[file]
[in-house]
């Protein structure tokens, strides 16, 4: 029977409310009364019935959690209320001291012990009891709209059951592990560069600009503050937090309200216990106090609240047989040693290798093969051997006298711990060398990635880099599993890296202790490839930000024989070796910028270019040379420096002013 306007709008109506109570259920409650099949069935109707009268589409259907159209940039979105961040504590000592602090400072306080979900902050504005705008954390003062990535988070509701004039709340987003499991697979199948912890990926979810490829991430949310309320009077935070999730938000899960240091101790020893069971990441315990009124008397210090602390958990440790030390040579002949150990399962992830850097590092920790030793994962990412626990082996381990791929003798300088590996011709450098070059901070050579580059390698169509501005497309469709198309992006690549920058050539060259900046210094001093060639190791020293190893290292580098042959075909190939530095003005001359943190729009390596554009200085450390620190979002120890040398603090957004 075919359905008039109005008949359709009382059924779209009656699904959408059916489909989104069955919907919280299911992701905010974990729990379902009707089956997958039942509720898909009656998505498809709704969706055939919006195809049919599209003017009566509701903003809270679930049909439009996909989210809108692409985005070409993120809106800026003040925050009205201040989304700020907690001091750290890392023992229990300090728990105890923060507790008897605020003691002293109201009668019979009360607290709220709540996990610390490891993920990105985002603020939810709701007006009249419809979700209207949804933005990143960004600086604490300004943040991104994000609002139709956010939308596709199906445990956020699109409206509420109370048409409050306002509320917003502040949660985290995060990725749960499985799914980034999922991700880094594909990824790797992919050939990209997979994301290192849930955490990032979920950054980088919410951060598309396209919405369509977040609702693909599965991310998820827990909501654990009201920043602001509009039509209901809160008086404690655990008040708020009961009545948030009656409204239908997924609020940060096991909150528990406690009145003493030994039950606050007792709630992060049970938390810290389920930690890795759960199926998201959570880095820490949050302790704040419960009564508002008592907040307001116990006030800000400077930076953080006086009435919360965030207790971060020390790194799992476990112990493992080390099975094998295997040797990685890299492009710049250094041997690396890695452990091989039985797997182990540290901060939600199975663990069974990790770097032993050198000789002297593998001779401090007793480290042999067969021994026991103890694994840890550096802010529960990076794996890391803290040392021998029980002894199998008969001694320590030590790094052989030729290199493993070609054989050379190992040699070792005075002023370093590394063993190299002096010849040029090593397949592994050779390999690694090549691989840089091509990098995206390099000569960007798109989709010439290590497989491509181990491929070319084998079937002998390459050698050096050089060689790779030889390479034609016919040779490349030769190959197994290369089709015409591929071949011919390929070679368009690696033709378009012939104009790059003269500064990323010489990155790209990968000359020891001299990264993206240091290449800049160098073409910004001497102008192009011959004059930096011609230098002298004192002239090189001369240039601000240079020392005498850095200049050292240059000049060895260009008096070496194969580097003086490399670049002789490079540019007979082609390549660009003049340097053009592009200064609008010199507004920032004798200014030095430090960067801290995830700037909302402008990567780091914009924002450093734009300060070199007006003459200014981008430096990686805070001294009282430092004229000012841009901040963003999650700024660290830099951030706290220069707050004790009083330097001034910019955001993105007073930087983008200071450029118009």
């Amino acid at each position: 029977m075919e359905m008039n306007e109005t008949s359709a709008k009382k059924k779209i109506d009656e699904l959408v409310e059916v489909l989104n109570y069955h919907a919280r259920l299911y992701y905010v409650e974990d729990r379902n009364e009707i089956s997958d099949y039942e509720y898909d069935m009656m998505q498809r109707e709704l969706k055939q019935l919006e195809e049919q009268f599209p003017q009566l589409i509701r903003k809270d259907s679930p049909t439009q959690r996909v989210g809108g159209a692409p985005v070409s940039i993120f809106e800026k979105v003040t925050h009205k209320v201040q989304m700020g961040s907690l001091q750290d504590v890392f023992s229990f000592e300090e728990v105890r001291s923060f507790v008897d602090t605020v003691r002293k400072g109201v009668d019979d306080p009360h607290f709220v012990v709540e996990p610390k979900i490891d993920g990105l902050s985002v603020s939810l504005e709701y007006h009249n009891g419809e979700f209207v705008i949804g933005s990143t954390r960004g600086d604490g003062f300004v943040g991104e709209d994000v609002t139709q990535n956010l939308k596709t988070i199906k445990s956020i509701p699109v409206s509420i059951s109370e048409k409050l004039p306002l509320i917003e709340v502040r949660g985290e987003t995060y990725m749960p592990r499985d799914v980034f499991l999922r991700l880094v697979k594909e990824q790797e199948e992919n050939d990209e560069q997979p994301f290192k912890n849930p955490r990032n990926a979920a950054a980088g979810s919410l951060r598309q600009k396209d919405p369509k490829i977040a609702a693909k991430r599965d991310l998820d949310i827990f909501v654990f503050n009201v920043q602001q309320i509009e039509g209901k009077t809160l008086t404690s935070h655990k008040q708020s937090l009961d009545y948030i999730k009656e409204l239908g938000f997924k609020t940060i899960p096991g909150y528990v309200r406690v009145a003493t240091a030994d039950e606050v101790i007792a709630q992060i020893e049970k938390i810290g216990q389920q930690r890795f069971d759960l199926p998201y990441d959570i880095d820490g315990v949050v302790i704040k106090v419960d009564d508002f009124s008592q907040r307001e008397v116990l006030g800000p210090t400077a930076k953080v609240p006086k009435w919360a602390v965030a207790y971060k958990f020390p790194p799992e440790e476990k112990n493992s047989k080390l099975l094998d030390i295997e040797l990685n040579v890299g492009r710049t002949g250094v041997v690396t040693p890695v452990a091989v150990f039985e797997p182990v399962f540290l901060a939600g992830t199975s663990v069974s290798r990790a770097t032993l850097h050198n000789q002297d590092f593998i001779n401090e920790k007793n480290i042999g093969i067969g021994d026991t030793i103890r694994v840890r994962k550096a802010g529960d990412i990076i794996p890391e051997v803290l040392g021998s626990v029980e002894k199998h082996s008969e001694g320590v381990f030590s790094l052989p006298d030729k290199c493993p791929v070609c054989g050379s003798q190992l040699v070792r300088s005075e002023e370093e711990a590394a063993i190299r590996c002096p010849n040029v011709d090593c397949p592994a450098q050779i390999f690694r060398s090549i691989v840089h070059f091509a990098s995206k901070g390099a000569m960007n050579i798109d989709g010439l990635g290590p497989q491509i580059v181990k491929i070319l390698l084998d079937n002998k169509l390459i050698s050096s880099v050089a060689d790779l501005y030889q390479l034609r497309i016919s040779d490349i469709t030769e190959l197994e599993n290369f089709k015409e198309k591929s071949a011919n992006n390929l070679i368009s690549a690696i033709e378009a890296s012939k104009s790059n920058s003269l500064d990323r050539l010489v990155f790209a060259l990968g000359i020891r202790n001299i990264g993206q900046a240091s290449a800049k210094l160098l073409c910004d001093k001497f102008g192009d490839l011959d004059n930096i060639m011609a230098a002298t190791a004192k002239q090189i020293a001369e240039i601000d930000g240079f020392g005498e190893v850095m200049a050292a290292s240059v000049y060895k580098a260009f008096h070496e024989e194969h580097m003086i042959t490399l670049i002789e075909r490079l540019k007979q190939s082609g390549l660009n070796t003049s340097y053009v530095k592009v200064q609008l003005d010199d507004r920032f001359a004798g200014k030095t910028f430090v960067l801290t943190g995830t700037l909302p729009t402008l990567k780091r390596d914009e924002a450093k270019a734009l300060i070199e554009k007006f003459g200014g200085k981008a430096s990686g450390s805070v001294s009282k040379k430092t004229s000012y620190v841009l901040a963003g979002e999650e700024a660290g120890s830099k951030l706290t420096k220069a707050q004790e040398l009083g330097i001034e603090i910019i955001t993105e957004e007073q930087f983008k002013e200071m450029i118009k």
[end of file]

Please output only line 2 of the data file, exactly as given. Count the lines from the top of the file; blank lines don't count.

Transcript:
């Protein structure tokens, strides 16, 4: 029977409310009364019935959690209320001291012990009891709209059951592990560069600009503050937090309200216990106090609240047989040693290798093969051997006298711990060398990635880099599993890296202790490839930000024989070796910028270019040379420096002013 306007709008109506109570259920409650099949069935109707009268589409259907159209940039979105961040504590000592602090400072306080979900902050504005705008954390003062990535988070509701004039709340987003499991697979199948912890990926979810490829991430949310309320009077935070999730938000899960240091101790020893069971990441315990009124008397210090602390958990440790030390040579002949150990399962992830850097590092920790030793994962990412626990082996381990791929003798300088590996011709450098070059901070050579580059390698169509501005497309469709198309992006690549920058050539060259900046210094001093060639190791020293190893290292580098042959075909190939530095003005001359943190729009390596554009200085450390620190979002120890040398603090957004 075919359905008039109005008949359709009382059924779209009656699904959408059916489909989104069955919907919280299911992701905010974990729990379902009707089956997958039942509720898909009656998505498809709704969706055939919006195809049919599209003017009566509701903003809270679930049909439009996909989210809108692409985005070409993120809106800026003040925050009205201040989304700020907690001091750290890392023992229990300090728990105890923060507790008897605020003691002293109201009668019979009360607290709220709540996990610390490891993920990105985002603020939810709701007006009249419809979700209207949804933005990143960004600086604490300004943040991104994000609002139709956010939308596709199906445990956020699109409206509420109370048409409050306002509320917003502040949660985290995060990725749960499985799914980034999922991700880094594909990824790797992919050939990209997979994301290192849930955490990032979920950054980088919410951060598309396209919405369509977040609702693909599965991310998820827990909501654990009201920043602001509009039509209901809160008086404690655990008040708020009961009545948030009656409204239908997924609020940060096991909150528990406690009145003493030994039950606050007792709630992060049970938390810290389920930690890795759960199926998201959570880095820490949050302790704040419960009564508002008592907040307001116990006030800000400077930076953080006086009435919360965030207790971060020390790194799992476990112990493992080390099975094998295997040797990685890299492009710049250094041997690396890695452990091989039985797997182990540290901060939600199975663990069974990790770097032993050198000789002297593998001779401090007793480290042999067969021994026991103890694994840890550096802010529960990076794996890391803290040392021998029980002894199998008969001694320590030590790094052989030729290199493993070609054989050379190992040699070792005075002023370093590394063993190299002096010849040029090593397949592994050779390999690694090549691989840089091509990098995206390099000569960007798109989709010439290590497989491509181990491929070319084998079937002998390459050698050096050089060689790779030889390479034609016919040779490349030769190959197994290369089709015409591929071949011919390929070679368009690696033709378009012939104009790059003269500064990323010489990155790209990968000359020891001299990264993206240091290449800049160098073409910004001497102008192009011959004059930096011609230098002298004192002239090189001369240039601000240079020392005498850095200049050292240059000049060895260009008096070496194969580097003086490399670049002789490079540019007979082609390549660009003049340097053009592009200064609008010199507004920032004798200014030095430090960067801290995830700037909302402008990567780091914009924002450093734009300060070199007006003459200014981008430096990686805070001294009282430092004229000012841009901040963003999650700024660290830099951030706290220069707050004790009083330097001034910019955001993105007073930087983008200071450029118009």